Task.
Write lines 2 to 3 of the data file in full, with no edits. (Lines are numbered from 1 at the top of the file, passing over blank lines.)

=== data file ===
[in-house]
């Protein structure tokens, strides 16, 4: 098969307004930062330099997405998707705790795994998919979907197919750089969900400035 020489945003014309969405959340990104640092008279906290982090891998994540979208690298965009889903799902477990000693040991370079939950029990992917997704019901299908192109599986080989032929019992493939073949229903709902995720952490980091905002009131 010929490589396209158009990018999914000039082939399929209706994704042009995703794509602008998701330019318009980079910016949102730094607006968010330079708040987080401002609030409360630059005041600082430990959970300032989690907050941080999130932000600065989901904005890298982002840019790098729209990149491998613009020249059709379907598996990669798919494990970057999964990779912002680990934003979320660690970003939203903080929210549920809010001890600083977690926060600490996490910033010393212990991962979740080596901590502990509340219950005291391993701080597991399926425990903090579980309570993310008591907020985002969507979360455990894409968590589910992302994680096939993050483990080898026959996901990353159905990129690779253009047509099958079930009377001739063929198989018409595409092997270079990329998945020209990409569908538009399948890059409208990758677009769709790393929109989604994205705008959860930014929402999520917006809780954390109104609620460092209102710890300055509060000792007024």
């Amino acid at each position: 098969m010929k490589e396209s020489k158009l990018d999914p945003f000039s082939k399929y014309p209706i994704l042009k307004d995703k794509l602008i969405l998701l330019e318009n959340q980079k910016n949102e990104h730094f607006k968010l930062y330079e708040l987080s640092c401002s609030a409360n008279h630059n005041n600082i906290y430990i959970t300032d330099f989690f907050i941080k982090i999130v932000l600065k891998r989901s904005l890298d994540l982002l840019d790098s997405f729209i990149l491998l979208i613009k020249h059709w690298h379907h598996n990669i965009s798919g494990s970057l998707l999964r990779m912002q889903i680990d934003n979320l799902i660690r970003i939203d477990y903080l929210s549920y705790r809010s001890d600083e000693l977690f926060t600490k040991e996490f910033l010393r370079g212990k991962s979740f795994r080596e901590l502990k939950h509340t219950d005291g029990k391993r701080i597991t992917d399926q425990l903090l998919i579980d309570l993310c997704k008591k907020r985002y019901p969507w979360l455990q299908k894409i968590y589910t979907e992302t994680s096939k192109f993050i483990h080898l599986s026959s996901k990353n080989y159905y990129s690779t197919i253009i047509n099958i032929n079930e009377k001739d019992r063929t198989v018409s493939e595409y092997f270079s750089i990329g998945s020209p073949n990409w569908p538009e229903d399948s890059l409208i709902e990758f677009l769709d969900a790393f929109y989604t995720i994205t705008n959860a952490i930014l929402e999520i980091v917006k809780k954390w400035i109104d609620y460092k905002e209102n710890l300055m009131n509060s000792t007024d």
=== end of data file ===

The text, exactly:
């Protein structure tokens, strides 16, 4: 098969307004930062330099997405998707705790795994998919979907197919750089969900400035 020489945003014309969405959340990104640092008279906290982090891998994540979208690298965009889903799902477990000693040991370079939950029990992917997704019901299908192109599986080989032929019992493939073949229903709902995720952490980091905002009131 010929490589396209158009990018999914000039082939399929209706994704042009995703794509602008998701330019318009980079910016949102730094607006968010330079708040987080401002609030409360630059005041600082430990959970300032989690907050941080999130932000600065989901904005890298982002840019790098729209990149491998613009020249059709379907598996990669798919494990970057999964990779912002680990934003979320660690970003939203903080929210549920809010001890600083977690926060600490996490910033010393212990991962979740080596901590502990509340219950005291391993701080597991399926425990903090579980309570993310008591907020985002969507979360455990894409968590589910992302994680096939993050483990080898026959996901990353159905990129690779253009047509099958079930009377001739063929198989018409595409092997270079990329998945020209990409569908538009399948890059409208990758677009769709790393929109989604994205705008959860930014929402999520917006809780954390109104609620460092209102710890300055509060000792007024």
């Amino acid at each position: 098969m010929k490589e396209s020489k158009l990018d999914p945003f000039s082939k399929y014309p209706i994704l042009k307004d995703k794509l602008i969405l998701l330019e318009n959340q980079k910016n949102e990104h730094f607006k968010l930062y330079e708040l987080s640092c401002s609030a409360n008279h630059n005041n600082i906290y430990i959970t300032d330099f989690f907050i941080k982090i999130v932000l600065k891998r989901s904005l890298d994540l982002l840019d790098s997405f729209i990149l491998l979208i613009k020249h059709w690298h379907h598996n990669i965009s798919g494990s970057l998707l999964r990779m912002q889903i680990d934003n979320l799902i660690r970003i939203d477990y903080l929210s549920y705790r809010s001890d600083e000693l977690f926060t600490k040991e996490f910033l010393r370079g212990k991962s979740f795994r080596e901590l502990k939950h509340t219950d005291g029990k391993r701080i597991t992917d399926q425990l903090l998919i579980d309570l993310c997704k008591k907020r985002y019901p969507w979360l455990q299908k894409i968590y589910t979907e992302t994680s096939k192109f993050i483990h080898l599986s026959s996901k990353n080989y159905y990129s690779t197919i253009i047509n099958i032929n079930e009377k001739d019992r063929t198989v018409s493939e595409y092997f270079s750089i990329g998945s020209p073949n990409w569908p538009e229903d399948s890059l409208i709902e990758f677009l769709d969900a790393f929109y989604t995720i994205t705008n959860a952490i930014l929402e999520i980091v917006k809780k954390w400035i109104d609620y460092k905002e209102n710890l300055m009131n509060s000792t007024d």